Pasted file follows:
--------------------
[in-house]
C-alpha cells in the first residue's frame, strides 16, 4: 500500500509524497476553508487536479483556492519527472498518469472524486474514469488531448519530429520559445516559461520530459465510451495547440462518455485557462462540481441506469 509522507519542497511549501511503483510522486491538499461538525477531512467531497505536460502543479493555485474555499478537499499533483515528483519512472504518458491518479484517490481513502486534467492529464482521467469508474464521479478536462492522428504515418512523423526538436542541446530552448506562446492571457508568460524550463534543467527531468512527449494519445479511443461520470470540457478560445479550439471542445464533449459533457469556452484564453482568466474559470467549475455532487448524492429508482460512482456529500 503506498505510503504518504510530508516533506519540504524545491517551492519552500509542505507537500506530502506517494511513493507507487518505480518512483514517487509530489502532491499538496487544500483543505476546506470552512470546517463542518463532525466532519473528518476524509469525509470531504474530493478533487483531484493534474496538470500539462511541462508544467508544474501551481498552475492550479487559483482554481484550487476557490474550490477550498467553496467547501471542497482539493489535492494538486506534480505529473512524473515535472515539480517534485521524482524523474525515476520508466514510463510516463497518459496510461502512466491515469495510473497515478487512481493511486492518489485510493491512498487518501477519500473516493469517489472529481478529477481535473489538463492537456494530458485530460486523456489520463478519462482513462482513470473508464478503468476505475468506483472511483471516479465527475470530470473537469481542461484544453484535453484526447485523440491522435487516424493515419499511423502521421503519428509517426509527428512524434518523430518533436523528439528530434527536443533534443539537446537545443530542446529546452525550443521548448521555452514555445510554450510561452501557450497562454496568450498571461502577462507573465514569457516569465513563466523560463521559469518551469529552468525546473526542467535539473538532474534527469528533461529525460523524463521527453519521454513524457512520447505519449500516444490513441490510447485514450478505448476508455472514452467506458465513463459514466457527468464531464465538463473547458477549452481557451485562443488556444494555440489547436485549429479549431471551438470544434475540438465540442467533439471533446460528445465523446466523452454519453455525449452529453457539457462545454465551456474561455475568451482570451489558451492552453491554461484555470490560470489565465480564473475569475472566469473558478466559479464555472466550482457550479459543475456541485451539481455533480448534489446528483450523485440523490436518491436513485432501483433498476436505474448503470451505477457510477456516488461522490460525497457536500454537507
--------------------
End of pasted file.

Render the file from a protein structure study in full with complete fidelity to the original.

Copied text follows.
[in-house]
C-alpha cells in the first residue's frame, strides 16, 4: 500500500509524497476553508487536479483556492519527472498518469472524486474514469488531448519530429520559445516559461520530459465510451495547440462518455485557462462540481441506469 509522507519542497511549501511503483510522486491538499461538525477531512467531497505536460502543479493555485474555499478537499499533483515528483519512472504518458491518479484517490481513502486534467492529464482521467469508474464521479478536462492522428504515418512523423526538436542541446530552448506562446492571457508568460524550463534543467527531468512527449494519445479511443461520470470540457478560445479550439471542445464533449459533457469556452484564453482568466474559470467549475455532487448524492429508482460512482456529500 503506498505510503504518504510530508516533506519540504524545491517551492519552500509542505507537500506530502506517494511513493507507487518505480518512483514517487509530489502532491499538496487544500483543505476546506470552512470546517463542518463532525466532519473528518476524509469525509470531504474530493478533487483531484493534474496538470500539462511541462508544467508544474501551481498552475492550479487559483482554481484550487476557490474550490477550498467553496467547501471542497482539493489535492494538486506534480505529473512524473515535472515539480517534485521524482524523474525515476520508466514510463510516463497518459496510461502512466491515469495510473497515478487512481493511486492518489485510493491512498487518501477519500473516493469517489472529481478529477481535473489538463492537456494530458485530460486523456489520463478519462482513462482513470473508464478503468476505475468506483472511483471516479465527475470530470473537469481542461484544453484535453484526447485523440491522435487516424493515419499511423502521421503519428509517426509527428512524434518523430518533436523528439528530434527536443533534443539537446537545443530542446529546452525550443521548448521555452514555445510554450510561452501557450497562454496568450498571461502577462507573465514569457516569465513563466523560463521559469518551469529552468525546473526542467535539473538532474534527469528533461529525460523524463521527453519521454513524457512520447505519449500516444490513441490510447485514450478505448476508455472514452467506458465513463459514466457527468464531464465538463473547458477549452481557451485562443488556444494555440489547436485549429479549431471551438470544434475540438465540442467533439471533446460528445465523446466523452454519453455525449452529453457539457462545454465551456474561455475568451482570451489558451492552453491554461484555470490560470489565465480564473475569475472566469473558478466559479464555472466550482457550479459543475456541485451539481455533480448534489446528483450523485440523490436518491436513485432501483433498476436505474448503470451505477457510477456516488461522490460525497457536500454537507